Who has the power to influence our actions?
Every day we are exposed to images and messages coming at us from all directions. In the advertising world, each individual exposure is called an “impression”. Multiple exposures to one particular “impression” can make us do things. The ability to make us do things is valuable. Companies spend big bucks on the impressions that make us spend money.
Imagine this scenario:
You need milk. On the way to the grocery store you pass some billboards, “Buy this Car”, “See this Movie”, and “Got Milk?”. Impression, impression, impression. You drive by storefronts, bus stops and see people wearing messages on T-Shirts. More impressions. You park your car and before you even get to the store, you see a big red soda vending machine out front with a popular logo we’ve seen a million times. The front window is adorned with signage depicting a frosty bottle with dripping condensation showing the same red branded soda. You enter the store and notice a nifty pyramid of red stacked soda six packs and a sign boldly showing a reduced price. You head toward the back of the store to get your milk. Walking past various flavors of said red soda you might notice the large, bold discounted prices. You make it to the milk – time to grab and go. You can now walk back through that infinite hallway of soda or select a detour that takes you under a red sign beckoning, “Drink C____” suspended from the ceiling. You get the idea.
While standing in line at the register waiting to pay for your milk, which would apply to you?
- “Yay! I’ve got milk for my cereal tomorrow.”
- “I’m so thirsty. Too bad I don’t like that red brand of soda. Such a bargain. I’ll just grab a water out of this handy ice cold refrigerator.”
- “Oh man, thank goodness there’s a cooler right here. I’m dying for a C____. I think I’ll grab two since they are on sale.”
- “I sure am glad I came to the store today to get milk because I really scored! Got a couple of six packs of my favorite soda. In fact, I better go back and get more and stock up because that is such a great deal!”
The huge sums spent on advertising proves that we are all susceptible to these impressions. Our actions are influenced by subliminal, overt, intentional or unintentional messages to lesser or greater degrees depending on our preferences and current state of mind.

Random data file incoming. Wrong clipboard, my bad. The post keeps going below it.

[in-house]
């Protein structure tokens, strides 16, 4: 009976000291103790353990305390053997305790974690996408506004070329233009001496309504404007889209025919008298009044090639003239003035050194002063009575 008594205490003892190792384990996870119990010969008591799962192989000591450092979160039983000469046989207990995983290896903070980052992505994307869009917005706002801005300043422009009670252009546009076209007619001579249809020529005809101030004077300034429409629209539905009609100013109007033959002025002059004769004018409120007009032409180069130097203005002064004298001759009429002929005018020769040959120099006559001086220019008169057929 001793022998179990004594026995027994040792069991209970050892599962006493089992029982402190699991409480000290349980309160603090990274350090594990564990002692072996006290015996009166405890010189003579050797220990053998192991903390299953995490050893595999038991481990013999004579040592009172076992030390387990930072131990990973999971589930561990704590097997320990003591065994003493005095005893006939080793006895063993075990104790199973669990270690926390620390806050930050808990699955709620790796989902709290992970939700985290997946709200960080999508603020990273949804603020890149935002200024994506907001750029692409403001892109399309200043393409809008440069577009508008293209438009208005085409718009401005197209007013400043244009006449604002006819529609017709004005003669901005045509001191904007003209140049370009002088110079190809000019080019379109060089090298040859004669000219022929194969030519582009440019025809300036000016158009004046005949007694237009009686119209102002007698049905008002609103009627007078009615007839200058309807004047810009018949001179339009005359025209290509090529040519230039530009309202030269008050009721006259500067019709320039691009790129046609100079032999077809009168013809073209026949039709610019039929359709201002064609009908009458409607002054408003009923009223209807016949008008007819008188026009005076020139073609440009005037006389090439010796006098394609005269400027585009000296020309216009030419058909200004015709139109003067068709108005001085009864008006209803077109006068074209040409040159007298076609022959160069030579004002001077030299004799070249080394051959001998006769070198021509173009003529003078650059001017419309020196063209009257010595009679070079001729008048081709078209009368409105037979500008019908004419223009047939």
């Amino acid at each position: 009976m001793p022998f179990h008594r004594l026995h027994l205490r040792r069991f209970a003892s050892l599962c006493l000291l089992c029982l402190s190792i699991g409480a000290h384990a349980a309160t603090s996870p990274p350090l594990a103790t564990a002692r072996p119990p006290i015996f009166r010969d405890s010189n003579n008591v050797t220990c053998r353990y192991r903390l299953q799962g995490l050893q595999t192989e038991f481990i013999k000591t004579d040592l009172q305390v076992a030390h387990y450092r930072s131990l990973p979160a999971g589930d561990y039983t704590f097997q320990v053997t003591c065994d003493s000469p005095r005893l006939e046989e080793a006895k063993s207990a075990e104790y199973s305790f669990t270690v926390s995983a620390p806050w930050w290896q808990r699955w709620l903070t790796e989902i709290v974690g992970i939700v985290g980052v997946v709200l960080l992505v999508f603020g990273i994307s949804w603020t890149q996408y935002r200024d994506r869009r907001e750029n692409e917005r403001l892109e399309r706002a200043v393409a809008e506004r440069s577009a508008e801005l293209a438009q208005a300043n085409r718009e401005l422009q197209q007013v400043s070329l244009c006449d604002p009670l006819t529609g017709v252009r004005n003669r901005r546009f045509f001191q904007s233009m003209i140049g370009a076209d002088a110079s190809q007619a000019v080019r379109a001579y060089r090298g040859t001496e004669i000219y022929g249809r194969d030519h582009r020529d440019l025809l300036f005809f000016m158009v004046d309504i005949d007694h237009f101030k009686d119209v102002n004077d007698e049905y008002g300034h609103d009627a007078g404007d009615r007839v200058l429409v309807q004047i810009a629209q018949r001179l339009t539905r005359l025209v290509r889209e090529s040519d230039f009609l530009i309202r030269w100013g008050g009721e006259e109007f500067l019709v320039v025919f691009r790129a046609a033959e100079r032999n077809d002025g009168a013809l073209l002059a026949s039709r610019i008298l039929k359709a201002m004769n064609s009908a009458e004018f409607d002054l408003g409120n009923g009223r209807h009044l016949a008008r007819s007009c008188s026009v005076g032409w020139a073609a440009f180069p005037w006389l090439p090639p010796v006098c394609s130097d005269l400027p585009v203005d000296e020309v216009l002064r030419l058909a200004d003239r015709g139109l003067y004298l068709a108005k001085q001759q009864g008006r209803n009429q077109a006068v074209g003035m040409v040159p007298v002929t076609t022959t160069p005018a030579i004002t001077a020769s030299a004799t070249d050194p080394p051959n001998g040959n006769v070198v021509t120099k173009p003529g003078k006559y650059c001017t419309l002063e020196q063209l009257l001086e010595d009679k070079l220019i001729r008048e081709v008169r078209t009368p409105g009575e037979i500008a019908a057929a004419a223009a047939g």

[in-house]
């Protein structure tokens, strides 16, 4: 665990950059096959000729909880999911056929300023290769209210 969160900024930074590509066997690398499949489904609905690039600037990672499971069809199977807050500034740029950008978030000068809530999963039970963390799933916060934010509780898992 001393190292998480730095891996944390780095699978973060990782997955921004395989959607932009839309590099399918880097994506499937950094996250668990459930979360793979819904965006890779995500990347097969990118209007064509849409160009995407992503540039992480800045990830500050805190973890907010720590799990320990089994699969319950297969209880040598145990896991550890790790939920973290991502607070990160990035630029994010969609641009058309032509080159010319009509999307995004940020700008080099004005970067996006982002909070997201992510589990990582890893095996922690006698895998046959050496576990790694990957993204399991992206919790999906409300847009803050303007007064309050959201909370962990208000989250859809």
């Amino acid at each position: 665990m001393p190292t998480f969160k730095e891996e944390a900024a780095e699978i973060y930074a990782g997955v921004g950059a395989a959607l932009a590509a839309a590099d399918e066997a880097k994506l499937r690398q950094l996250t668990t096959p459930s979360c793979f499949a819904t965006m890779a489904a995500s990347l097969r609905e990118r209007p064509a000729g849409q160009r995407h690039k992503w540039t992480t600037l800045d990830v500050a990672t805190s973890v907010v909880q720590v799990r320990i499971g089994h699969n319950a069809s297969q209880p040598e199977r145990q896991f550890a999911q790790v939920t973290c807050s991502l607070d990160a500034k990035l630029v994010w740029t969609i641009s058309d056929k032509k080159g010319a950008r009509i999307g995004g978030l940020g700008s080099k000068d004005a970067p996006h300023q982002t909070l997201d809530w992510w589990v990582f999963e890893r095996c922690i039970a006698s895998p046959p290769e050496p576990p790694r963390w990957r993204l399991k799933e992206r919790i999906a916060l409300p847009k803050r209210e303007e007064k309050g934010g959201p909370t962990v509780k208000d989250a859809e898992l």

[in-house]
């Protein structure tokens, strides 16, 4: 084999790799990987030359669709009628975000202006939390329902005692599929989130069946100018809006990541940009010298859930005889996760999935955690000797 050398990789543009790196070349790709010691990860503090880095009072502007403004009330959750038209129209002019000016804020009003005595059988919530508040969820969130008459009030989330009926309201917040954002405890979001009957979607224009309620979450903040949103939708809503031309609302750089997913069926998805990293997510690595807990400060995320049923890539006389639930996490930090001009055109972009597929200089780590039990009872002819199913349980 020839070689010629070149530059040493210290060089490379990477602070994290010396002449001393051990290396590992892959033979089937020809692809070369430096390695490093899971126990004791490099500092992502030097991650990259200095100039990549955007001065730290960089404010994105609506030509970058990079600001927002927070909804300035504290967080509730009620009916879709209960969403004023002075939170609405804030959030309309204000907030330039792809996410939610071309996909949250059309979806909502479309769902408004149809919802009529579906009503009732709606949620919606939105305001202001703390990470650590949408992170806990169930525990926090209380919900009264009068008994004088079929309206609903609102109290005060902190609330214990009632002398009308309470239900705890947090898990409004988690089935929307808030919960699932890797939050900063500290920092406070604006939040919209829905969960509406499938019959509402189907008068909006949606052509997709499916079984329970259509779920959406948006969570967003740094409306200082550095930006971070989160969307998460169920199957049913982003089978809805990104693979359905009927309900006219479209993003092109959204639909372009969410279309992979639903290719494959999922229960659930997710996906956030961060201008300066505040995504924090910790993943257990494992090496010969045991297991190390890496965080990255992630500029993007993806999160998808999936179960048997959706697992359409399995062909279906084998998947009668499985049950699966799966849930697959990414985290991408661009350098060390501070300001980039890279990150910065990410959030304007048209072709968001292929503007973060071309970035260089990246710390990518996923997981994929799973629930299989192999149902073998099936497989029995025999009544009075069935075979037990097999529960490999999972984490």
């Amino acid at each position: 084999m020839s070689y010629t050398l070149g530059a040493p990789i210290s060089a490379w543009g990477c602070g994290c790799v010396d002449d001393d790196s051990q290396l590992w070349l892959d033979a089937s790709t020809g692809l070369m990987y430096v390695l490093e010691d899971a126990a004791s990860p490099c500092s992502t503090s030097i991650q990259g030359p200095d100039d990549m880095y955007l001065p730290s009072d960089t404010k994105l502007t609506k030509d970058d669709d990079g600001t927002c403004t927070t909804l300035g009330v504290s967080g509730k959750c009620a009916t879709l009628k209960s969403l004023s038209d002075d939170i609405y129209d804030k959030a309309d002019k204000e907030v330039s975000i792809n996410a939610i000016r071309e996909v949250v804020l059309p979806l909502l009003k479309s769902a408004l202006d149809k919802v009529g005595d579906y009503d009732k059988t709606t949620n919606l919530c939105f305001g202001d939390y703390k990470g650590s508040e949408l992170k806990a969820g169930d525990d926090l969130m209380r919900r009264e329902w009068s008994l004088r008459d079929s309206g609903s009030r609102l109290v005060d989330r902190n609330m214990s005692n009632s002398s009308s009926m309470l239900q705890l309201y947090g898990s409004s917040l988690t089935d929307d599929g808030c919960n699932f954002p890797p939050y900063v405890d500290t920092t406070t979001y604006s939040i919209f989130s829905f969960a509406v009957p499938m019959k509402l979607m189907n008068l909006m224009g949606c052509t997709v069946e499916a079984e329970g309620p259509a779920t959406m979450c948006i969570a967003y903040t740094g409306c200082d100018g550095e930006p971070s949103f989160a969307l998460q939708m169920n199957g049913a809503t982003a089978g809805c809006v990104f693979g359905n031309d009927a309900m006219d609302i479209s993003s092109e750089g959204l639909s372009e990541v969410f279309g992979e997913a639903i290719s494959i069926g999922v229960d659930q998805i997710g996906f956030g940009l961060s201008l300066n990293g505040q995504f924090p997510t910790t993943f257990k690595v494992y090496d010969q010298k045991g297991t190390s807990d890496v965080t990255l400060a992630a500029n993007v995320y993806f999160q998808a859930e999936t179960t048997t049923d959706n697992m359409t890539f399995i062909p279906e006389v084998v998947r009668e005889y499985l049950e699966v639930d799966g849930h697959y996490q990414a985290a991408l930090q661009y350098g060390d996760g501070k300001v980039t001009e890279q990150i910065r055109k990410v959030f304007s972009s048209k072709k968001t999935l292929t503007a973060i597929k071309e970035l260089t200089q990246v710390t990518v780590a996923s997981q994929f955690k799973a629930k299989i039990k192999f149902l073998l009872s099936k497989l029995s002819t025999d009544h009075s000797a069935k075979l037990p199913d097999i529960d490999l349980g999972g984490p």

Knowing how difficult it can be to overcome addictive impulses, it is imperative that we stand guard at the door of our minds and consciously filter the messages we are exposed to that influence our behavior. Products are frequently and intentionally “placed” in strategic scenes of tv shows and movies. The controversy resulting in the inclusion of addictive substances such as showing the enjoyment of drinking alcohol or smoking cigarettes in our entertainment rages on. The false impression that it is cool to over-indulge in addictive substances are all around us.
To quantify exactly how many times a day the average person is exposed to intentional advertising impressions is extremely difficult. If you Google this topic you’ll find articles and research that report numbers between 3,000 to 5,000 impressions per day. That is probably a conservative number when you consider being bombarded by influential messages is likely to continue, especially with increased access to online media which also includes the added influence of all the facebook posts by your 500 “friends” .
Obviously, not all of these impressions are unhealthy or lead to unbridled addictive compulsion. We aren’t that gullible. The focus of this article isn’t to “out” the advertising and film industries and shock you with statistics – it’s just a gentle reminder to be mindful.
Let’s assume our exposure to mind shaping impressions is likely to increase.
Is our awareness of the effect these impressions have on us increasing?
Do we filter out unwanted messages and reframe them into healthy affirmations that reflect our choices?
With increasing awareness, WE have the real power to shape our thoughts, beliefs and actions.